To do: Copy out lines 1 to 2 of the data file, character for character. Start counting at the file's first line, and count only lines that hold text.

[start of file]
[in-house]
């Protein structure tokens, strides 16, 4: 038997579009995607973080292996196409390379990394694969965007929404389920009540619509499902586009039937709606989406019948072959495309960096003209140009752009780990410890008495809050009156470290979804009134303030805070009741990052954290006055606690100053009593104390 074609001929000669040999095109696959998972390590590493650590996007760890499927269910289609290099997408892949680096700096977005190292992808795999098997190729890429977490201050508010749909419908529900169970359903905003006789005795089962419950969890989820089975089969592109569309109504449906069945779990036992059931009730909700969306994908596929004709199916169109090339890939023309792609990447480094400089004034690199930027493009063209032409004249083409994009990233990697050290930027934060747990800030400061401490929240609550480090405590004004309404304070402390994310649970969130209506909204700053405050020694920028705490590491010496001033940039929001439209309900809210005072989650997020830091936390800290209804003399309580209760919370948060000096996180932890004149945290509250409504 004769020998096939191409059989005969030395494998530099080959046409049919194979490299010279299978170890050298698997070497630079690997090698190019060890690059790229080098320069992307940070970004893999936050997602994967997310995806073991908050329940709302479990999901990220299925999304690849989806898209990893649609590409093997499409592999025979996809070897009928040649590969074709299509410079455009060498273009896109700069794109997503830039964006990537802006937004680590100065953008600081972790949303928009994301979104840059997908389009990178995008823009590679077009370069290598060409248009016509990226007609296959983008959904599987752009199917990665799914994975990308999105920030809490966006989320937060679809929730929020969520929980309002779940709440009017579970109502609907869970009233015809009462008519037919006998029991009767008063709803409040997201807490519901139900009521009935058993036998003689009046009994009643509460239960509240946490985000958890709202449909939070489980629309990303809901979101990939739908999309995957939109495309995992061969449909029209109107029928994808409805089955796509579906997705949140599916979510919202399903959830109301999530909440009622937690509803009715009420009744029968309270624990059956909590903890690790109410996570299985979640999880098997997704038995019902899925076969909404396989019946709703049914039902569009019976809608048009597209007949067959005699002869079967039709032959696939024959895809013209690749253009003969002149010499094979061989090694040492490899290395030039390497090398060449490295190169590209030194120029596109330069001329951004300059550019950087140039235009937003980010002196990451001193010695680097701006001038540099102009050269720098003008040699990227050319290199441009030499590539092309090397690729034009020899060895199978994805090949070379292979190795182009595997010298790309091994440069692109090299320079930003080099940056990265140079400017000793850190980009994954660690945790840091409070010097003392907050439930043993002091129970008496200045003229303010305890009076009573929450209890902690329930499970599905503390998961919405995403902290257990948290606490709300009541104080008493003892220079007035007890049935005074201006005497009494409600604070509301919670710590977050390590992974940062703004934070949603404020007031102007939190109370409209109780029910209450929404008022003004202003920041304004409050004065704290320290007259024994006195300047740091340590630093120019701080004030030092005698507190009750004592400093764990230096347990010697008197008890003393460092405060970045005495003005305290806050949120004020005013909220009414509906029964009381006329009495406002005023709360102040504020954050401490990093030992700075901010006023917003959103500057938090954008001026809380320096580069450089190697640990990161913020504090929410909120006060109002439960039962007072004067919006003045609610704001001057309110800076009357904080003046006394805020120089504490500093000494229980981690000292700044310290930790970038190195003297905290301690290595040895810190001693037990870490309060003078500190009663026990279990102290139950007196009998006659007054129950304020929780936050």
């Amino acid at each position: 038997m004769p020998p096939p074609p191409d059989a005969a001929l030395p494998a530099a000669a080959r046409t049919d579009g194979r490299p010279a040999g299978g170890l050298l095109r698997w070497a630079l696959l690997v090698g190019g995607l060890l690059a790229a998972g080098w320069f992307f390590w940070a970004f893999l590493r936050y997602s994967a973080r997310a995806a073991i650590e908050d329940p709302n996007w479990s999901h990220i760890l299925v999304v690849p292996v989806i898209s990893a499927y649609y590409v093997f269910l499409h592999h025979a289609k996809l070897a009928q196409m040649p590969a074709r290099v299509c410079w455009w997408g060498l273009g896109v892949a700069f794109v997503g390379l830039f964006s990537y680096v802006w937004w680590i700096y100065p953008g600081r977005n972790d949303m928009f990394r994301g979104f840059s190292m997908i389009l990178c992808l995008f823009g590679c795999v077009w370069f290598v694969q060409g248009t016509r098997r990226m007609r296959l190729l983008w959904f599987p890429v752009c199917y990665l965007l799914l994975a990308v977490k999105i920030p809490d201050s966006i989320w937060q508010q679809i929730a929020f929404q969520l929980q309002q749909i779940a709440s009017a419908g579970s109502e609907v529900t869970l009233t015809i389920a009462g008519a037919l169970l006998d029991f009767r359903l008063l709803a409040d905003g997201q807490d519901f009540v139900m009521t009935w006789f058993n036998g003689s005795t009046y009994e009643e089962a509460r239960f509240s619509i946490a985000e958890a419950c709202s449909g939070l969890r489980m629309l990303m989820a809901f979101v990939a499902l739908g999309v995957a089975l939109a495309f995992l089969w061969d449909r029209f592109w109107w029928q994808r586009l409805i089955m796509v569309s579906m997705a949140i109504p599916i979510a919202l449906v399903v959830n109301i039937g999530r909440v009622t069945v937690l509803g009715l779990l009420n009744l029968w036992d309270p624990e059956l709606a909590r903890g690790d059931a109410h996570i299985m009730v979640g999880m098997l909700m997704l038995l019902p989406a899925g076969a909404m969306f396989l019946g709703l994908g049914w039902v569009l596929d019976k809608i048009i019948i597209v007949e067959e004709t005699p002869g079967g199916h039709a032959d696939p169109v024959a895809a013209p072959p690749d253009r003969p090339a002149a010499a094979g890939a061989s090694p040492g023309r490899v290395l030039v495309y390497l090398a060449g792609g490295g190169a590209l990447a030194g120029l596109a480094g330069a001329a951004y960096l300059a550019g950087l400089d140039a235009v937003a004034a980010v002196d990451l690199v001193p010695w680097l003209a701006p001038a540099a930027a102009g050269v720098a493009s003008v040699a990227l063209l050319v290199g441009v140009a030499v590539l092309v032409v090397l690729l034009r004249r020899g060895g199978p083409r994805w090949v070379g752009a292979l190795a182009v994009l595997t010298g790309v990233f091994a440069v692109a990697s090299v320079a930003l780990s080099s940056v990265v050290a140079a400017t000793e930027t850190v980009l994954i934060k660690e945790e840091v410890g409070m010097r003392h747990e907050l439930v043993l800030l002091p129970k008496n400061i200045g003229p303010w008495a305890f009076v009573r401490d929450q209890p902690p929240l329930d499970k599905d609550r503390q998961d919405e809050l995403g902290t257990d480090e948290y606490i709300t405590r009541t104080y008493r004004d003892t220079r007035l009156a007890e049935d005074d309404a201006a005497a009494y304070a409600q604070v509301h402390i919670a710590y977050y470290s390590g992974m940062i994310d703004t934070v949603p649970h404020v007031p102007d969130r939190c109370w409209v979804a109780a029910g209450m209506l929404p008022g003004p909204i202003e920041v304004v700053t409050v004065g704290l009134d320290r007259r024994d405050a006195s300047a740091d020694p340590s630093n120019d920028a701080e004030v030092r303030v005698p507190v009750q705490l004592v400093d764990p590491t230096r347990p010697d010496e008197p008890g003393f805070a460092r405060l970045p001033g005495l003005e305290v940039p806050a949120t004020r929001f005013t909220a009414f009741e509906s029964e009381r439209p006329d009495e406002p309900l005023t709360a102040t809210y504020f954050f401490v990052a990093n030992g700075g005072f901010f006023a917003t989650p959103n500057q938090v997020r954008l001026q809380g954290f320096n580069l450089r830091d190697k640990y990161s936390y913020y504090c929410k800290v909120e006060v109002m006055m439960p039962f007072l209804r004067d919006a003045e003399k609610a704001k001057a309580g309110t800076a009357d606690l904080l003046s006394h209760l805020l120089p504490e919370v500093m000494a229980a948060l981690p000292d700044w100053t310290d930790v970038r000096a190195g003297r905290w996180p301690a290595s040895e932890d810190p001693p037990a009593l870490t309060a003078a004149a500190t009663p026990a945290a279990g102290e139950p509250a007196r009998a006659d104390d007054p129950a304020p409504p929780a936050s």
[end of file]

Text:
[in-house]
């Protein structure tokens, strides 16, 4: 038997579009995607973080292996196409390379990394694969965007929404389920009540619509499902586009039937709606989406019948072959495309960096003209140009752009780990410890008495809050009156470290979804009134303030805070009741990052954290006055606690100053009593104390 074609001929000669040999095109696959998972390590590493650590996007760890499927269910289609290099997408892949680096700096977005190292992808795999098997190729890429977490201050508010749909419908529900169970359903905003006789005795089962419950969890989820089975089969592109569309109504449906069945779990036992059931009730909700969306994908596929004709199916169109090339890939023309792609990447480094400089004034690199930027493009063209032409004249083409994009990233990697050290930027934060747990800030400061401490929240609550480090405590004004309404304070402390994310649970969130209506909204700053405050020694920028705490590491010496001033940039929001439209309900809210005072989650997020830091936390800290209804003399309580209760919370948060000096996180932890004149945290509250409504 004769020998096939191409059989005969030395494998530099080959046409049919194979490299010279299978170890050298698997070497630079690997090698190019060890690059790229080098320069992307940070970004893999936050997602994967997310995806073991908050329940709302479990999901990220299925999304690849989806898209990893649609590409093997499409592999025979996809070897009928040649590969074709299509410079455009060498273009896109700069794109997503830039964006990537802006937004680590100065953008600081972790949303928009994301979104840059997908389009990178995008823009590679077009370069290598060409248009016509990226007609296959983008959904599987752009199917990665799914994975990308999105920030809490966006989320937060679809929730929020969520929980309002779940709440009017579970109502609907869970009233015809009462008519037919006998029991009767008063709803409040997201807490519901139900009521009935058993036998003689009046009994009643509460239960509240946490985000958890709202449909939070489980629309990303809901979101990939739908999309995957939109495309995992061969449909029209109107029928994808409805089955796509579906997705949140599916979510919202399903959830109301999530909440009622937690509803009715009420009744029968309270624990059956909590903890690790109410996570299985979640999880098997997704038995019902899925076969909404396989019946709703049914039902569009019976809608048009597209007949067959005699002869079967039709032959696939024959895809013209690749253009003969002149010499094979061989090694040492490899290395030039390497090398060449490295190169590209030194120029596109330069001329951004300059550019950087140039235009937003980010002196990451001193010695680097701006001038540099102009050269720098003008040699990227050319290199441009030499590539092309090397690729034009020899060895199978994805090949070379292979190795182009595997010298790309091994440069692109090299320079930003080099940056990265140079400017000793850190980009994954660690945790840091409070010097003392907050439930043993002091129970008496200045003229303010305890009076009573929450209890902690329930499970599905503390998961919405995403902290257990948290606490709300009541104080008493003892220079007035007890049935005074201006005497009494409600604070509301919670710590977050390590992974940062703004934070949603404020007031102007939190109370409209109780029910209450929404008022003004202003920041304004409050004065704290320290007259024994006195300047740091340590630093120019701080004030030092005698507190009750004592400093764990230096347990010697008197008890003393460092405060970045005495003005305290806050949120004020005013909220009414509906029964009381006329009495406002005023709360102040504020954050401490990093030992700075901010006023917003959103500057938090954008001026809380320096580069450089190697640990990161913020504090929410909120006060109002439960039962007072004067919006003045609610704001001057309110800076009357904080003046006394805020120089504490500093000494229980981690000292700044310290930790970038190195003297905290301690290595040895810190001693037990870490309060003078500190009663026990279990102290139950007196009998006659007054129950304020929780936050």